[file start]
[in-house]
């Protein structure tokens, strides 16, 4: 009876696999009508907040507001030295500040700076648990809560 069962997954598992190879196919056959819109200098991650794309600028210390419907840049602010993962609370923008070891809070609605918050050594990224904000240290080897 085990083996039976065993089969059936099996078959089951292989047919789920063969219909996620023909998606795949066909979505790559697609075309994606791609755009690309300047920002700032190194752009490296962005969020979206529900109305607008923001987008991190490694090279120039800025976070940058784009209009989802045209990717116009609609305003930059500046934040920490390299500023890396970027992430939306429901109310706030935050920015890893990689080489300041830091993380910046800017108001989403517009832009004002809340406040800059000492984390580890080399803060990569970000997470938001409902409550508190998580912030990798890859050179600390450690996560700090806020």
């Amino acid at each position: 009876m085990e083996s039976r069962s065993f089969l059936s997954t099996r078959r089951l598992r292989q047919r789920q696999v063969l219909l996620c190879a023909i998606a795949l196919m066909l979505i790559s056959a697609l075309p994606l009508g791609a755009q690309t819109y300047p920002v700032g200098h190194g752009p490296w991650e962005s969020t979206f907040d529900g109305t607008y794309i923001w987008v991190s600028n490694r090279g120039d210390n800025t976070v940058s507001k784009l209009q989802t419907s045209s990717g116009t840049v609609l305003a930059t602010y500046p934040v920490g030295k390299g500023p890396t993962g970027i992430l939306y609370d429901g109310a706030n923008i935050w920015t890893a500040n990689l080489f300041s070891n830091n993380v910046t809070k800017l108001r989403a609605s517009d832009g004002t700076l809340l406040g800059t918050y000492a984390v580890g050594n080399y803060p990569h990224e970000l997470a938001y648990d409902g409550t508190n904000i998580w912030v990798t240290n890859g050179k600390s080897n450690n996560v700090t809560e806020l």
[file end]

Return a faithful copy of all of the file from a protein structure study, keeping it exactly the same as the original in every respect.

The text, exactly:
[in-house]
């Protein structure tokens, strides 16, 4: 009876696999009508907040507001030295500040700076648990809560 069962997954598992190879196919056959819109200098991650794309600028210390419907840049602010993962609370923008070891809070609605918050050594990224904000240290080897 085990083996039976065993089969059936099996078959089951292989047919789920063969219909996620023909998606795949066909979505790559697609075309994606791609755009690309300047920002700032190194752009490296962005969020979206529900109305607008923001987008991190490694090279120039800025976070940058784009209009989802045209990717116009609609305003930059500046934040920490390299500023890396970027992430939306429901109310706030935050920015890893990689080489300041830091993380910046800017108001989403517009832009004002809340406040800059000492984390580890080399803060990569970000997470938001409902409550508190998580912030990798890859050179600390450690996560700090806020």
């Amino acid at each position: 009876m085990e083996s039976r069962s065993f089969l059936s997954t099996r078959r089951l598992r292989q047919r789920q696999v063969l219909l996620c190879a023909i998606a795949l196919m066909l979505i790559s056959a697609l075309p994606l009508g791609a755009q690309t819109y300047p920002v700032g200098h190194g752009p490296w991650e962005s969020t979206f907040d529900g109305t607008y794309i923001w987008v991190s600028n490694r090279g120039d210390n800025t976070v940058s507001k784009l209009q989802t419907s045209s990717g116009t840049v609609l305003a930059t602010y500046p934040v920490g030295k390299g500023p890396t993962g970027i992430l939306y609370d429901g109310a706030n923008i935050w920015t890893a500040n990689l080489f300041s070891n830091n993380v910046t809070k800017l108001r989403a609605s517009d832009g004002t700076l809340l406040g800059t918050y000492a984390v580890g050594n080399y803060p990569h990224e970000l997470a938001y648990d409902g409550t508190n904000i998580w912030v990798t240290n890859g050179k600390s080897n450690n996560v700090t809560e806020l």